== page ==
Many Florida health care providers ask patients to sign arbitration agreements before they are treated. These agreements keep medical malpractice cases from going before a jury.
A medical malpractice cause of action in Florida is controlled by Chapter 766 of the Florida Statutes, the Medical Malpractice Act (MMA). The MMA specifically states that after the pre-suit and investigation requirements are fulfilled, either party may ask the others to submit to voluntary binding arbitration.
Assuming the claimant offers and the defendant agrees, the statute caps damages that may be awarded at arbitration to $250,000 for non-economic damages, calculated in terms of percentage of ability to enjoy life. (Non-economic damages include pain and suffering, but do not include actual medical expenses). The defendant is required to concede liability in this scenario.
However, if a defendant does not agree to voluntary binding arbitration in a case where the claimant has died, the cap on non-economic damages is $1 million at trial. And if a claimant does not agree to voluntary binding arbitration requested by the defendant and elects to go to trial, non-economic damages are capped at $350,000.
Recently, an important Florida Supreme Court case interpreted the law in a way that should help many medical malpractice plaintiffs. The case arose when a 67-year-old man suffered a hematoma during hernia surgery when one of his veins was lacerated and later died. His wife filed an action against the surgeon and the surgical group who operated on him, suing for medical malpractice leading to wrongful death.
The surgeon and his group made a motion to compel arbitration in accord with an agreement signed by the deceased before his surgery. This agreement not only bound him and his estate to arbitration, but it also capped his non-economic damages in case of medical malpractice to $250,000 per incident. The agreement also stated that a patient who wished to complain had to follow the standard procedure of serving a pre-suit notice.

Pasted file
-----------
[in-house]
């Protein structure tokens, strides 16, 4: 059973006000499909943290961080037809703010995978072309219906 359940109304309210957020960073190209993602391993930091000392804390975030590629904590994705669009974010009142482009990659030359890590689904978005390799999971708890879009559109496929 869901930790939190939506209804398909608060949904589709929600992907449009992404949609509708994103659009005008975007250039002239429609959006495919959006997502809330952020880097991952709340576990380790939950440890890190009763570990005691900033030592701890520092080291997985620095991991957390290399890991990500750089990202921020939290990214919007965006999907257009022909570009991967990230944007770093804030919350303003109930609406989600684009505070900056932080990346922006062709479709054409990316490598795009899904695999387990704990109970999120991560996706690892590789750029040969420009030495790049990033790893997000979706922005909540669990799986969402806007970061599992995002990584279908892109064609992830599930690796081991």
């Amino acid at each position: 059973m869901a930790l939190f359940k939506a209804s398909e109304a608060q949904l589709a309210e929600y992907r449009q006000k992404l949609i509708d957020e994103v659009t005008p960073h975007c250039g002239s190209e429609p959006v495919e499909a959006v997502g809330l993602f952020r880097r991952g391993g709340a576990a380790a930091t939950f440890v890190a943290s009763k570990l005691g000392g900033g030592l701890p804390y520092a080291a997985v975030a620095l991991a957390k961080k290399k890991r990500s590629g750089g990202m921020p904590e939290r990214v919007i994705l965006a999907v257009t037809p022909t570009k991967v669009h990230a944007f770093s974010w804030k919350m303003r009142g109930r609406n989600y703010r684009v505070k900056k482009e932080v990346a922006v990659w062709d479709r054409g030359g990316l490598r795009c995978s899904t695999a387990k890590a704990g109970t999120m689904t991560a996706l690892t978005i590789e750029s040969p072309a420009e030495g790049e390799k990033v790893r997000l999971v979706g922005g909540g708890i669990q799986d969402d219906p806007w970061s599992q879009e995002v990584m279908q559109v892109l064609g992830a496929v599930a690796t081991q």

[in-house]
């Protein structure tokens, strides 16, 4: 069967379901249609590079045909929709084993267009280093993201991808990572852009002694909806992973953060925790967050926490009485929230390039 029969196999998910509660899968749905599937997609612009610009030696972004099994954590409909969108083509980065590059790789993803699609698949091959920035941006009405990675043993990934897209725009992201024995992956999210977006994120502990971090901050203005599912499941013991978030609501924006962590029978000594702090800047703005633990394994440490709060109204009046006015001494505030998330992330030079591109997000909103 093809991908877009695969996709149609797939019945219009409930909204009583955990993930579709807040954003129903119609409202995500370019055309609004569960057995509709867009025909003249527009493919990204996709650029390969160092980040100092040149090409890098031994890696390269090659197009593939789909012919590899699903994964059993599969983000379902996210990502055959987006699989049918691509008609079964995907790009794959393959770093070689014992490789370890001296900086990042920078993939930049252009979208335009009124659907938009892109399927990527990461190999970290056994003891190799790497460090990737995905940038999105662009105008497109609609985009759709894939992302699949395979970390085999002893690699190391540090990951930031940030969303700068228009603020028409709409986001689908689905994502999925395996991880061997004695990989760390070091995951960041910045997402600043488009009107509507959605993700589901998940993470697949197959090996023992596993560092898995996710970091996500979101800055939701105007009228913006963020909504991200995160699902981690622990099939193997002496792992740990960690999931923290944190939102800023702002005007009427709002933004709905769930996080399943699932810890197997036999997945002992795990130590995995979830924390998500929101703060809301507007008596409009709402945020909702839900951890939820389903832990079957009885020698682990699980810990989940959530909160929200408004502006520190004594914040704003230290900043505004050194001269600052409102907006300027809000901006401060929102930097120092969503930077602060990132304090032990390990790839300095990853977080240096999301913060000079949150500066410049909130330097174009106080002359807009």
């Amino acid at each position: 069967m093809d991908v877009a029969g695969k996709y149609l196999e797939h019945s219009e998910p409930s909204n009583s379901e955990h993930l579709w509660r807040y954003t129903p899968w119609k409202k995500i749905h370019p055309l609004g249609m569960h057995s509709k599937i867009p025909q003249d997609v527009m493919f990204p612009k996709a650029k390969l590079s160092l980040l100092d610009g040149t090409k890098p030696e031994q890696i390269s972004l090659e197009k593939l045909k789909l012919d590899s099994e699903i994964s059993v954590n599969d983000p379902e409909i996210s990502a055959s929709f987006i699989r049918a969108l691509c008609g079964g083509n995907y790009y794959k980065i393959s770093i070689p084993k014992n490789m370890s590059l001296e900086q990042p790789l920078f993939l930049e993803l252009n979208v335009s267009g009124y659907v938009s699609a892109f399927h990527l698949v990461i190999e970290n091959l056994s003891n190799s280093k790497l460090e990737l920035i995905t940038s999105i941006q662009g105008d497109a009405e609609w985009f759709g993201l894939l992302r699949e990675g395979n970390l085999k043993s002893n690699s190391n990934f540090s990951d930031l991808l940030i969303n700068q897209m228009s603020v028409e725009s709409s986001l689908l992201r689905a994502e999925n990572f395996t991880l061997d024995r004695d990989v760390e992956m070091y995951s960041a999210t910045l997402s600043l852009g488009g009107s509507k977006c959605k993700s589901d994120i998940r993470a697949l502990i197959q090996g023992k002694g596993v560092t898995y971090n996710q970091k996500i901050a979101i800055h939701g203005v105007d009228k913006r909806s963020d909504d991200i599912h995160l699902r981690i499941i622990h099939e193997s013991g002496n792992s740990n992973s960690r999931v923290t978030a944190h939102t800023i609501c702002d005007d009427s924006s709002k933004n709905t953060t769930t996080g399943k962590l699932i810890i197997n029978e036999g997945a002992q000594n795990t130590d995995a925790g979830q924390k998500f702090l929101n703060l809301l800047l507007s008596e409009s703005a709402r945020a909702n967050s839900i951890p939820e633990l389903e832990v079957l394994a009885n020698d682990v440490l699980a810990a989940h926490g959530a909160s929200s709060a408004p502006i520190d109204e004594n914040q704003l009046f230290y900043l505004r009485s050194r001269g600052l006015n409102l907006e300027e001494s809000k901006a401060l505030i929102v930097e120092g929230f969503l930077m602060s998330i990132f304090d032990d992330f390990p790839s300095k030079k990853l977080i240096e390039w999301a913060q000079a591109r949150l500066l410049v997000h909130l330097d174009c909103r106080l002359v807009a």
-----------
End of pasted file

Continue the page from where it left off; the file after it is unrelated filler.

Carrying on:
The trial court ordered arbitration. The decedent’s wife appealed, argued that the arbitration agreement violated public policy as articulated in the MMA. Nonetheless, the First District Court of Appeal affirmed the trial court’s decision. The decedent’s wife appealed to the Florida Supreme Court.
The Florida Supreme Court found that the agreement violated public policy. It explained that the arbitration provisions of the MMA were enacted to incentivize parties’ participation in binding arbitration, thereby reducing attorneys’ fees, costs, and delay in resolution. A defendant conceded liability by agreeing to arbitration and so the evidence standards were relaxed, but the non-economic damages were capped. Under the MMA, the plaintiff in this case would have been entitled to up to $1 million at trial if neither party sought arbitration or if the defendants declined to arbitrate.
While the arbitration agreement furthered the goal of getting parties to arbitrate, it removed the incentive that exists under the MMA for the defendants to act quickly to resolve the claim. It capped the damages at $250,000 without giving the plaintiff anything in return.
The Florida Supreme Court explained that by removing the incentives to the plaintiff to submit to arbitration, the arbitration agreement contravened the policy in the MMA. The limitation on damages could not be separated from the requirement to arbitrate in the agreement. Therefore, the entire agreement was void.
If you or a loved one has been hurt because of a health care provider’s negligence, call the experienced South Florida medical malpractice attorneys at Friedman, Rodman & Frank toll-free for a free consultation at (877) 448-8585.
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